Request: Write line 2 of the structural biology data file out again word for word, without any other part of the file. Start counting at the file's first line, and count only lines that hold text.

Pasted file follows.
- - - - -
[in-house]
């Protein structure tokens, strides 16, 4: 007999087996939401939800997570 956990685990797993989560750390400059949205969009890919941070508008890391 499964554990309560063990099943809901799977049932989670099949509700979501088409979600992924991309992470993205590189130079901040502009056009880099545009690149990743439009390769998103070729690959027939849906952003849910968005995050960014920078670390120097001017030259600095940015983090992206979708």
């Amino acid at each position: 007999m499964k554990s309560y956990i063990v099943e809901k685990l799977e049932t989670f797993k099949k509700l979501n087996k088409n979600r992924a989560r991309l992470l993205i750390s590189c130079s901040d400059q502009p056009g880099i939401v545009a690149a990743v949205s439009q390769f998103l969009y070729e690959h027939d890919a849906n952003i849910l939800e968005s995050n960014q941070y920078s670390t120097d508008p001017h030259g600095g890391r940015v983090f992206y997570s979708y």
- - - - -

């Protein structure tokens, strides 16, 4: 007999087996939401939800997570 956990685990797993989560750390400059949205969009890919941070508008890391 499964554990309560063990099943809901799977049932989670099949509700979501088409979600992924991309992470993205590189130079901040502009056009880099545009690149990743439009390769998103070729690959027939849906952003849910968005995050960014920078670390120097001017030259600095940015983090992206979708």